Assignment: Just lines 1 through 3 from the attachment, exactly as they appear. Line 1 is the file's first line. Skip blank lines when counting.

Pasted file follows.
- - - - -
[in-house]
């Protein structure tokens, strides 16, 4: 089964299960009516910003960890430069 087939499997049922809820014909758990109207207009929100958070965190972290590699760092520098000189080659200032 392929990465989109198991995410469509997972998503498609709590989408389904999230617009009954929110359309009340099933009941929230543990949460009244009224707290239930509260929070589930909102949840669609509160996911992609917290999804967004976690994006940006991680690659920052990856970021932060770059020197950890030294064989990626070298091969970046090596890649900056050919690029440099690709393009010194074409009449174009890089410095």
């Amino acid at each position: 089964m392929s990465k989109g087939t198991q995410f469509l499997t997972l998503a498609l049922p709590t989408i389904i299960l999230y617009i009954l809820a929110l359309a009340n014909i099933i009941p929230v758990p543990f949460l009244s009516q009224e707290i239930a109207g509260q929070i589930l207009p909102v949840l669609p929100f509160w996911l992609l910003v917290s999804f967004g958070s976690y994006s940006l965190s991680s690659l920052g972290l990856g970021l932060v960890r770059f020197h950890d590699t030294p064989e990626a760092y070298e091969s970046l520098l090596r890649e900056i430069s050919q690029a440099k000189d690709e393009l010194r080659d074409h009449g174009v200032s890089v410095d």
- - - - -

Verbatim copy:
[in-house]
């Protein structure tokens, strides 16, 4: 089964299960009516910003960890430069 087939499997049922809820014909758990109207207009929100958070965190972290590699760092520098000189080659200032 392929990465989109198991995410469509997972998503498609709590989408389904999230617009009954929110359309009340099933009941929230543990949460009244009224707290239930509260929070589930909102949840669609509160996911992609917290999804967004976690994006940006991680690659920052990856970021932060770059020197950890030294064989990626070298091969970046090596890649900056050919690029440099690709393009010194074409009449174009890089410095």
């Amino acid at each position: 089964m392929s990465k989109g087939t198991q995410f469509l499997t997972l998503a498609l049922p709590t989408i389904i299960l999230y617009i009954l809820a929110l359309a009340n014909i099933i009941p929230v758990p543990f949460l009244s009516q009224e707290i239930a109207g509260q929070i589930l207009p909102v949840l669609p929100f509160w996911l992609l910003v917290s999804f967004g958070s976690y994006s940006l965190s991680s690659l920052g972290l990856g970021l932060v960890r770059f020197h950890d590699t030294p064989e990626a760092y070298e091969s970046l520098l090596r890649e900056i430069s050919q690029a440099k000189d690709e393009l010194r080659d074409h009449g174009v200032s890089v410095d």